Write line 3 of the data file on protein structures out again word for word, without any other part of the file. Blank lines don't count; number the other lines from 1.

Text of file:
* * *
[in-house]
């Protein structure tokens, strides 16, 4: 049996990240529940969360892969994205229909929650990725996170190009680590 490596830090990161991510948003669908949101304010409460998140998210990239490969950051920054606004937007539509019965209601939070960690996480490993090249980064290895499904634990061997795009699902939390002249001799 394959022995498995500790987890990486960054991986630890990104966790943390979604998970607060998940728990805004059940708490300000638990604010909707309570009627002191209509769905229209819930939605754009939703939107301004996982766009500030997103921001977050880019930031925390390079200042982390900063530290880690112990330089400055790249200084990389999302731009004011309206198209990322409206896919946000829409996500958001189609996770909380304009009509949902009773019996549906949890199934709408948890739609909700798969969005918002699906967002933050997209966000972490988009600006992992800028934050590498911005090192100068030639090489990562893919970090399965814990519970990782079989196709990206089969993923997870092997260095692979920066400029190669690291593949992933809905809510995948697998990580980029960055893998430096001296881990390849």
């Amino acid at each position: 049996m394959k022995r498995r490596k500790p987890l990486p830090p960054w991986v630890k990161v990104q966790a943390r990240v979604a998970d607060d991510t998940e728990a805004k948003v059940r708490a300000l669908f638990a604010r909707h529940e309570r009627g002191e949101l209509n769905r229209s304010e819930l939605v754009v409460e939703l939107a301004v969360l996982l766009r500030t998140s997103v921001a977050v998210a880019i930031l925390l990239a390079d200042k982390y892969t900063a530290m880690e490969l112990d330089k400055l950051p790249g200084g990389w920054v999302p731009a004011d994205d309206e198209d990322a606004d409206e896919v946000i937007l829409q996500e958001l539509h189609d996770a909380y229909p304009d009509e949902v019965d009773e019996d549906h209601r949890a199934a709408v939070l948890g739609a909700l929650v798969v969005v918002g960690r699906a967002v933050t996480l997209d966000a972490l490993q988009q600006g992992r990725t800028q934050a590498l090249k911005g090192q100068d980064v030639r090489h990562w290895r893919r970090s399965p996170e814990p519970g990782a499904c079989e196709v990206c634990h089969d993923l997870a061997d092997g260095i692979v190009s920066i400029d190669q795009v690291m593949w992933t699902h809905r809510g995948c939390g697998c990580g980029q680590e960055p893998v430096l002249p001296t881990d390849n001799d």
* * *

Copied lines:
């Amino acid at each position: 049996m394959k022995r498995r490596k500790p987890l990486p830090p960054w991986v630890k990161v990104q966790a943390r990240v979604a998970d607060d991510t998940e728990a805004k948003v059940r708490a300000l669908f638990a604010r909707h529940e309570r009627g002191e949101l209509n769905r229209s304010e819930l939605v754009v409460e939703l939107a301004v969360l996982l766009r500030t998140s997103v921001a977050v998210a880019i930031l925390l990239a390079d200042k982390y892969t900063a530290m880690e490969l112990d330089k400055l950051p790249g200084g990389w920054v999302p731009a004011d994205d309206e198209d990322a606004d409206e896919v946000i937007l829409q996500e958001l539509h189609d996770a909380y229909p304009d009509e949902v019965d009773e019996d549906h209601r949890a199934a709408v939070l948890g739609a909700l929650v798969v969005v918002g960690r699906a967002v933050t996480l997209d966000a972490l490993q988009q600006g992992r990725t800028q934050a590498l090249k911005g090192q100068d980064v030639r090489h990562w290895r893919r970090s399965p996170e814990p519970g990782a499904c079989e196709v990206c634990h089969d993923l997870a061997d092997g260095i692979v190009s920066i400029d190669q795009v690291m593949w992933t699902h809905r809510g995948c939390g697998c990580g980029q680590e960055p893998v430096l002249p001296t881990d390849n001799d």